This activity is great for interacting with other learners in the same class, interacting between classes in the same school or interaction with learners in other schools, both nationally and internationally. Below, the activity centres on story writing, but it can be easily changed to develop writing across the curriculum (timelines, biographies etc)
First set up a network of correspondents. For your first attempt, you may prefer to try it with groups within your own class or classes within your school. You can then expand the activity, writing round robins as a cluster or group of schools where you have connections.
It basically involves one group of learners (in pairs, small groups, or a class group) writing an opening paragraph to a story. They then email (or twitter!) their opening paragraph/line to the next group in the round. They in turn do the same and the story continues to ‘do the rounds’. Example-
1. ‘The boy entered the cave with great caution, knowing he would not like what he’d find there…’
2. ‘The cave was dark and damp, his small torch was of very little use. As he turned the corner, he entered an cavernous space…’
If all subsequent emails/twitter entries are made available to all groups in the round, learners can follow and critique the story’s progress, evaluating contributions and discussing progress.
The round usually comes to a natural conclusion, thereupon the story can be published on the school website(s).
What do I need?
Access to an email account or twitter account. Partner groups, classes or schools. If you use twitter, the safety guidelines below will ensure that only those permitted have access to the round robin.
We’ve found that this type of activity increases enthusiasm and participation even amongst reluctant writers. As the onus is on writing a line or a paragraph, learners can concentrate on a very short piece without becoming bogged down by ‘the bigger picture’ e.g. overall plot. The sense of anticipation at receiving the next round robin also serves to boost their eagerness to read more of the story and to write their own contributions.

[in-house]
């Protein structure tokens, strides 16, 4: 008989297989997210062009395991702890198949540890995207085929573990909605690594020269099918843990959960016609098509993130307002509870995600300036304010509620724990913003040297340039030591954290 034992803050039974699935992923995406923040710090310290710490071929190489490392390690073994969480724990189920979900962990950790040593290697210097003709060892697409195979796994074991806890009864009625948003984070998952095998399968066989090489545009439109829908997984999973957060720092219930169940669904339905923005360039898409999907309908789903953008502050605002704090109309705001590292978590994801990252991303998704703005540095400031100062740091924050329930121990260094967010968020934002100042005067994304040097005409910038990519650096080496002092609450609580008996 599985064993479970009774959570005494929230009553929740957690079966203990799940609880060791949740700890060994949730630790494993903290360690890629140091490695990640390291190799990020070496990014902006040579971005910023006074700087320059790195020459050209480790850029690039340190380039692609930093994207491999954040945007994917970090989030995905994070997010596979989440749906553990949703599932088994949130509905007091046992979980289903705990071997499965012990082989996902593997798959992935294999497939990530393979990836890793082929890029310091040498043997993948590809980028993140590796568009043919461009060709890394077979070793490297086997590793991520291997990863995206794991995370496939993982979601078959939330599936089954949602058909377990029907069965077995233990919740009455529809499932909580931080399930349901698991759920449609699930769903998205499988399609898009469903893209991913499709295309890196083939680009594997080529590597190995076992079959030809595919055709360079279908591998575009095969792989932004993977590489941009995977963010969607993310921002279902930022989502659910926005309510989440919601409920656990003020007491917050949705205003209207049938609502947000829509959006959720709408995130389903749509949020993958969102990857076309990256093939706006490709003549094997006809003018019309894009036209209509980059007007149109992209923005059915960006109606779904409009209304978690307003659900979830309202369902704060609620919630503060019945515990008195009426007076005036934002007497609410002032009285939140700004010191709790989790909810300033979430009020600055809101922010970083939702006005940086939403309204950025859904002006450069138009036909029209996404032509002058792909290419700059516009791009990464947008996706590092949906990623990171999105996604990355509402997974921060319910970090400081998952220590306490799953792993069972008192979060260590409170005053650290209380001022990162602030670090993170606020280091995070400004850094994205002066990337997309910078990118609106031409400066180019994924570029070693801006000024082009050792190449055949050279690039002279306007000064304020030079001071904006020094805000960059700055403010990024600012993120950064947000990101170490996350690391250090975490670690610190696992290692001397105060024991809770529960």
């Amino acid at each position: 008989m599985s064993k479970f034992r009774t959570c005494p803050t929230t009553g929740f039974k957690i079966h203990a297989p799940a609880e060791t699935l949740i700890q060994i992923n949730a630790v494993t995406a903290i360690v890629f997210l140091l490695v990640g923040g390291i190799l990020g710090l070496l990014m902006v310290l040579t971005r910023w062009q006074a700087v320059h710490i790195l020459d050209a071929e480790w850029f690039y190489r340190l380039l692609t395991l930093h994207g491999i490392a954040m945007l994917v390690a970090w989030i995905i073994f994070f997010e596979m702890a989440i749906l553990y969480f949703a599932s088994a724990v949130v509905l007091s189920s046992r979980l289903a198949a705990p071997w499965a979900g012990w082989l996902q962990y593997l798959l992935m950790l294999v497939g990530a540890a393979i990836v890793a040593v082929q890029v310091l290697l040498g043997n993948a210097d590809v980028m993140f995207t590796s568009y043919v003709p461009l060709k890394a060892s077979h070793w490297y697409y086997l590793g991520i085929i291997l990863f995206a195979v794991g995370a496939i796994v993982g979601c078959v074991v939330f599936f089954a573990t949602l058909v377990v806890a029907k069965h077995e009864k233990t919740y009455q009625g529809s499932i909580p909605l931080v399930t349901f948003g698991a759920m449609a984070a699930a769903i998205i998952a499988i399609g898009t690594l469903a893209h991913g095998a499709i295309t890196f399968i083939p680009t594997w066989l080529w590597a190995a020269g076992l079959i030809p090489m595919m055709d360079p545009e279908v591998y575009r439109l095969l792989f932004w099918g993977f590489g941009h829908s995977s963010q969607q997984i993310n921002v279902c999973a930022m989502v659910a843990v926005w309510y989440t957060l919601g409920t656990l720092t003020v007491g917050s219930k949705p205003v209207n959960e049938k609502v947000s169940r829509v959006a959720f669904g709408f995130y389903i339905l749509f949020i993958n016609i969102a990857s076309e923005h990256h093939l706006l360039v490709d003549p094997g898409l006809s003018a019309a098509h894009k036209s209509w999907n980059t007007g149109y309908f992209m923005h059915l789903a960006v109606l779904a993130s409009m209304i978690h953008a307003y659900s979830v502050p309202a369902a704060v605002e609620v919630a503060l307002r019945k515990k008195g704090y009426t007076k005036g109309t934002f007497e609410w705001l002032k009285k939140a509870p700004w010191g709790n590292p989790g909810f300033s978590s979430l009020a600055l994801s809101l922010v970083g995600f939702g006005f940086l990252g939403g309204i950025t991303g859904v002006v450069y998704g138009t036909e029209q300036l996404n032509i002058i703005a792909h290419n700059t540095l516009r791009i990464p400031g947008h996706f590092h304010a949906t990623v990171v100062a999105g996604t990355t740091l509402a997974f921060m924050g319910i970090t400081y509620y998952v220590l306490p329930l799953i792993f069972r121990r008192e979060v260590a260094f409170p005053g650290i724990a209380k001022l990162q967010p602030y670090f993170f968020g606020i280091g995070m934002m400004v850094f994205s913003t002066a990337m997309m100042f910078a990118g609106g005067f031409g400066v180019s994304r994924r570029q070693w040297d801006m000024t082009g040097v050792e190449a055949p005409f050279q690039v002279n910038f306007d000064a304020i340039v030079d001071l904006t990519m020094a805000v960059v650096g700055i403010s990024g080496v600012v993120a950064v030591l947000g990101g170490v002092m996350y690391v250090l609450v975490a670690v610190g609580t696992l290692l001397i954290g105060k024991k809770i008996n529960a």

Hints and tips
If you are opting to write a round robin with other schools, draw up a list of rules beforehand, such as ‘all participants must respond by adding to the round within 3 days’. This ensures that learners aren’t waiting for long periods of time for the next instalment.
Also, the more partners you include, the longer it will take for the round to return, so you may like to limit participants to 3 or 4 groups.
If you are using twitter, (very good for restricting the length of the contributions), then make sure you set up a hash-tag for the story so that is easy for others to find e.g #cave2012
Ensure all correspondence happens through you, the teacher. Emphasise to learners the importance of not sharing personal email addresses etc on the web.
Other ideas for round robin stories
- Experiment with Wiffiti and Voicethread to tell multimedia and non-sequential stories
- Allow children to link some of the key words / interesting words / difficult words in the story with hypertext links to more information or pictures or audio files e.g sounds of the sea, animal noises, storms etc. This means that the story can grow in ‘three dimensions’ and allows more children to contribute
- Paste the final story into a word document, save as a pdf and upload onto a Kindle so that other children can read it.
- Use twitter to write stories! Many writers and poets have experimented with Twitter’s 140-character format to bring new, serialized works in small chunks to draw people’s attention to their work. Some teachers may like the idea of asking their students to apply their creative writing skills to a restrictive social media outlet.
This post is also available in: Dutch, German, Italian, Spanish, Portuguese (Portugal), Romanian, Welsh
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